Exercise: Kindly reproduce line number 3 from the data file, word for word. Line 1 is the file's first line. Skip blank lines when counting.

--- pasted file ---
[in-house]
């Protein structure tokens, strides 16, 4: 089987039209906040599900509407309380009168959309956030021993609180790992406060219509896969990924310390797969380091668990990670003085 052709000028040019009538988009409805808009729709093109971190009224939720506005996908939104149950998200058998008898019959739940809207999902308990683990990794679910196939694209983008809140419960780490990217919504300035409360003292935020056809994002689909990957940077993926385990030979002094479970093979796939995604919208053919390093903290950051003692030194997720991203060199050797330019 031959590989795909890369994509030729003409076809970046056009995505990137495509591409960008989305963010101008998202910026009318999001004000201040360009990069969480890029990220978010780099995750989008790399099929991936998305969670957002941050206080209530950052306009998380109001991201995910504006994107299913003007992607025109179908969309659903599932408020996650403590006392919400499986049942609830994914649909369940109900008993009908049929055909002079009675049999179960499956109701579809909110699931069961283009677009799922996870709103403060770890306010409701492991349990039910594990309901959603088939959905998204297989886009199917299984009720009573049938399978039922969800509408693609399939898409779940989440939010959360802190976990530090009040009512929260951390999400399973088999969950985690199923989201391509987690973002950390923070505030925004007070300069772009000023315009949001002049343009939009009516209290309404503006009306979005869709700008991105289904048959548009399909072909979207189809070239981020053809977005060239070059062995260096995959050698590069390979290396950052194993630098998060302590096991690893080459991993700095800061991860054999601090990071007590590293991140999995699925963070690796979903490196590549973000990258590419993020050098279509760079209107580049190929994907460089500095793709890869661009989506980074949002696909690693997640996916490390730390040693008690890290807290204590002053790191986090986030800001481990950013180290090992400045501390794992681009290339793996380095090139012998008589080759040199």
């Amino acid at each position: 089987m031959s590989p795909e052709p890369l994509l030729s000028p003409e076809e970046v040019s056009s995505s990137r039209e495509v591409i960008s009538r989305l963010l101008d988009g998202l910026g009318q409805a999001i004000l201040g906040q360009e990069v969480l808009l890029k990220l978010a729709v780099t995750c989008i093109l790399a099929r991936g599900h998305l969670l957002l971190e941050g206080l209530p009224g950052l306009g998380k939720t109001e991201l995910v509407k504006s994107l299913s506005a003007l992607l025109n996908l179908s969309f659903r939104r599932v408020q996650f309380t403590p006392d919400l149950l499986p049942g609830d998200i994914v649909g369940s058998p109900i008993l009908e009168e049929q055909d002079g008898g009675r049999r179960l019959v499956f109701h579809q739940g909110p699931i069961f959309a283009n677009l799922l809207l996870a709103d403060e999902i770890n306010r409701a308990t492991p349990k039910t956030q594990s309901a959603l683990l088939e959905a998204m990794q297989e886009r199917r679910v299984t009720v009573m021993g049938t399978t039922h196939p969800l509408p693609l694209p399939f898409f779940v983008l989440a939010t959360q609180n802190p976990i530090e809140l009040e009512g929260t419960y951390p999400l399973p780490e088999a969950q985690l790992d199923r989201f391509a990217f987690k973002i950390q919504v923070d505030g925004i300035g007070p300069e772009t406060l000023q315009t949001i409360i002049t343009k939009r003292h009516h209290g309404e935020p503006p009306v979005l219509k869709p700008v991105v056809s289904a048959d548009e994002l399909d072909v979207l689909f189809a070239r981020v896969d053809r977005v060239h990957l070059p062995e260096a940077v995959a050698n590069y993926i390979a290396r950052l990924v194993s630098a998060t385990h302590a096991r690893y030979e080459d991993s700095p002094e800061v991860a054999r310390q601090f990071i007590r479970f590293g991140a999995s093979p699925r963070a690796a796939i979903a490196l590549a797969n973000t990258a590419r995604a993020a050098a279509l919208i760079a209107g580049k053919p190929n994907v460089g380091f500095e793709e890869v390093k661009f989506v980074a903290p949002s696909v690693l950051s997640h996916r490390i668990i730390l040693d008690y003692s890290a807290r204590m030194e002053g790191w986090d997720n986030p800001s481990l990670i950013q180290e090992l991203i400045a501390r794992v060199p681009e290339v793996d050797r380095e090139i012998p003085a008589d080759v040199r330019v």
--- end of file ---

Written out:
């Amino acid at each position: 089987m031959s590989p795909e052709p890369l994509l030729s000028p003409e076809e970046v040019s056009s995505s990137r039209e495509v591409i960008s009538r989305l963010l101008d988009g998202l910026g009318q409805a999001i004000l201040g906040q360009e990069v969480l808009l890029k990220l978010a729709v780099t995750c989008i093109l790399a099929r991936g599900h998305l969670l957002l971190e941050g206080l209530p009224g950052l306009g998380k939720t109001e991201l995910v509407k504006s994107l299913s506005a003007l992607l025109n996908l179908s969309f659903r939104r599932v408020q996650f309380t403590p006392d919400l149950l499986p049942g609830d998200i994914v649909g369940s058998p109900i008993l009908e009168e049929q055909d002079g008898g009675r049999r179960l019959v499956f109701h579809q739940g909110p699931i069961f959309a283009n677009l799922l809207l996870a709103d403060e999902i770890n306010r409701a308990t492991p349990k039910t956030q594990s309901a959603l683990l088939e959905a998204m990794q297989e886009r199917r679910v299984t009720v009573m021993g049938t399978t039922h196939p969800l509408p693609l694209p399939f898409f779940v983008l989440a939010t959360q609180n802190p976990i530090e809140l009040e009512g929260t419960y951390p999400l399973p780490e088999a969950q985690l790992d199923r989201f391509a990217f987690k973002i950390q919504v923070d505030g925004i300035g007070p300069e772009t406060l000023q315009t949001i409360i002049t343009k939009r003292h009516h209290g309404e935020p503006p009306v979005l219509k869709p700008v991105v056809s289904a048959d548009e994002l399909d072909v979207l689909f189809a070239r981020v896969d053809r977005v060239h990957l070059p062995e260096a940077v995959a050698n590069y993926i390979a290396r950052l990924v194993s630098a998060t385990h302590a096991r690893y030979e080459d991993s700095p002094e800061v991860a054999r310390q601090f990071i007590r479970f590293g991140a999995s093979p699925r963070a690796a796939i979903a490196l590549a797969n973000t990258a590419r995604a993020a050098a279509l919208i760079a209107g580049k053919p190929n994907v460089g380091f500095e793709e890869v390093k661009f989506v980074a903290p949002s696909v690693l950051s997640h996916r490390i668990i730390l040693d008690y003692s890290a807290r204590m030194e002053g790191w986090d997720n986030p800001s481990l990670i950013q180290e090992l991203i400045a501390r794992v060199p681009e290339v793996d050797r380095e090139i012998p003085a008589d080759v040199r330019v």